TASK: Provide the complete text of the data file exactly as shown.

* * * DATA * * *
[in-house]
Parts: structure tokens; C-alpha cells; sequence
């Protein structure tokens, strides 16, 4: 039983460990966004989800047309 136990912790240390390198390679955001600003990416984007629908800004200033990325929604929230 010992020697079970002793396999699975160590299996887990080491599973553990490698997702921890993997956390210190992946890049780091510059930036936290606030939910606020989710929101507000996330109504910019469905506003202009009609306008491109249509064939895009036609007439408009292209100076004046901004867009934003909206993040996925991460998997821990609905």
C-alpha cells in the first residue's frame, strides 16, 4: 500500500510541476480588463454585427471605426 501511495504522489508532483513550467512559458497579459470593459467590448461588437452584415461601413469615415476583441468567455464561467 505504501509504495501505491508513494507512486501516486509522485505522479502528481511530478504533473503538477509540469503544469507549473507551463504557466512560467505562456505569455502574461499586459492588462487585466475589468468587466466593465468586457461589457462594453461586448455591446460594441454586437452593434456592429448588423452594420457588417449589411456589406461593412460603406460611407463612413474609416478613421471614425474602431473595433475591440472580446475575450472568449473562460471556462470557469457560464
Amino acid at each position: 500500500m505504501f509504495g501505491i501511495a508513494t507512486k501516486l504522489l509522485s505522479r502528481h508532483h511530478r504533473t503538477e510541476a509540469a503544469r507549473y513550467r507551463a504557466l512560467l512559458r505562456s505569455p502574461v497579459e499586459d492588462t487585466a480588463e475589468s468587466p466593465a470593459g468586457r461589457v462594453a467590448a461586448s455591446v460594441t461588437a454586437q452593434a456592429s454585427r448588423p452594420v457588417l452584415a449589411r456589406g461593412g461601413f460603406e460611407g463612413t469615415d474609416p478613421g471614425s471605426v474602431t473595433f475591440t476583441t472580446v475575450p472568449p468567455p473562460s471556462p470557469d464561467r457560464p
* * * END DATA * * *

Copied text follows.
[in-house]
Parts: structure tokens; C-alpha cells; sequence
């Protein structure tokens, strides 16, 4: 039983460990966004989800047309 136990912790240390390198390679955001600003990416984007629908800004200033990325929604929230 010992020697079970002793396999699975160590299996887990080491599973553990490698997702921890993997956390210190992946890049780091510059930036936290606030939910606020989710929101507000996330109504910019469905506003202009009609306008491109249509064939895009036609007439408009292209100076004046901004867009934003909206993040996925991460998997821990609905």
C-alpha cells in the first residue's frame, strides 16, 4: 500500500510541476480588463454585427471605426 501511495504522489508532483513550467512559458497579459470593459467590448461588437452584415461601413469615415476583441468567455464561467 505504501509504495501505491508513494507512486501516486509522485505522479502528481511530478504533473503538477509540469503544469507549473507551463504557466512560467505562456505569455502574461499586459492588462487585466475589468468587466466593465468586457461589457462594453461586448455591446460594441454586437452593434456592429448588423452594420457588417449589411456589406461593412460603406460611407463612413474609416478613421471614425474602431473595433475591440472580446475575450472568449473562460471556462470557469457560464
Amino acid at each position: 500500500m505504501f509504495g501505491i501511495a508513494t507512486k501516486l504522489l509522485s505522479r502528481h508532483h511530478r504533473t503538477e510541476a509540469a503544469r507549473y513550467r507551463a504557466l512560467l512559458r505562456s505569455p502574461v497579459e499586459d492588462t487585466a480588463e475589468s468587466p466593465a470593459g468586457r461589457v462594453a467590448a461586448s455591446v460594441t461588437a454586437q452593434a456592429s454585427r448588423p452594420v457588417l452584415a449589411r456589406g461593412g461601413f460603406e460611407g463612413t469615415d474609416p478613421g471614425s471605426v474602431t473595433f475591440t476583441t472580446v475575450p472568449p468567455p473562460s471556462p470557469d464561467r457560464p